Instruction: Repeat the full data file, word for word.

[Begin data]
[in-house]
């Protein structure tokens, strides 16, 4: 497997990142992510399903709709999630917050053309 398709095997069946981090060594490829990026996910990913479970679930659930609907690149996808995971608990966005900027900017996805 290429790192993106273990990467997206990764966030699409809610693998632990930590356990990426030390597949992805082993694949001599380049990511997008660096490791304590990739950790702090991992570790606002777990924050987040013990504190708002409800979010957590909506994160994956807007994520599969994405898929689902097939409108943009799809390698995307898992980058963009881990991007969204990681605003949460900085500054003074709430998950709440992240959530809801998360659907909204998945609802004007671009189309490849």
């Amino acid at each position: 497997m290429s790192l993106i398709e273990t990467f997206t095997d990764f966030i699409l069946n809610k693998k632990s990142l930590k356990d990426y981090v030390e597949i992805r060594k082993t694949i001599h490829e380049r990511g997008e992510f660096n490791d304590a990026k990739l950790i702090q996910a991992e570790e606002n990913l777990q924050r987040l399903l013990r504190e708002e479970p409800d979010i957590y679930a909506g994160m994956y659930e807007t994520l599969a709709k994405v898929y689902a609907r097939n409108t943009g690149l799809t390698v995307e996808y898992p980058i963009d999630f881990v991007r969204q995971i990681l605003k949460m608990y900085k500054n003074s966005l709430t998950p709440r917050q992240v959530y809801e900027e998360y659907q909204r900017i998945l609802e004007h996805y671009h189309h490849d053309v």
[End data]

[in-house]
């Protein structure tokens, strides 16, 4: 497997990142992510399903709709999630917050053309 398709095997069946981090060594490829990026996910990913479970679930659930609907690149996808995971608990966005900027900017996805 290429790192993106273990990467997206990764966030699409809610693998632990930590356990990426030390597949992805082993694949001599380049990511997008660096490791304590990739950790702090991992570790606002777990924050987040013990504190708002409800979010957590909506994160994956807007994520599969994405898929689902097939409108943009799809390698995307898992980058963009881990991007969204990681605003949460900085500054003074709430998950709440992240959530809801998360659907909204998945609802004007671009189309490849």
């Amino acid at each position: 497997m290429s790192l993106i398709e273990t990467f997206t095997d990764f966030i699409l069946n809610k693998k632990s990142l930590k356990d990426y981090v030390e597949i992805r060594k082993t694949i001599h490829e380049r990511g997008e992510f660096n490791d304590a990026k990739l950790i702090q996910a991992e570790e606002n990913l777990q924050r987040l399903l013990r504190e708002e479970p409800d979010i957590y679930a909506g994160m994956y659930e807007t994520l599969a709709k994405v898929y689902a609907r097939n409108t943009g690149l799809t390698v995307e996808y898992p980058i963009d999630f881990v991007r969204q995971i990681l605003k949460m608990y900085k500054n003074s966005l709430t998950p709440r917050q992240v959530y809801e900027e998360y659907q909204r900017i998945l609802e004007h996805y671009h189309h490849d053309v």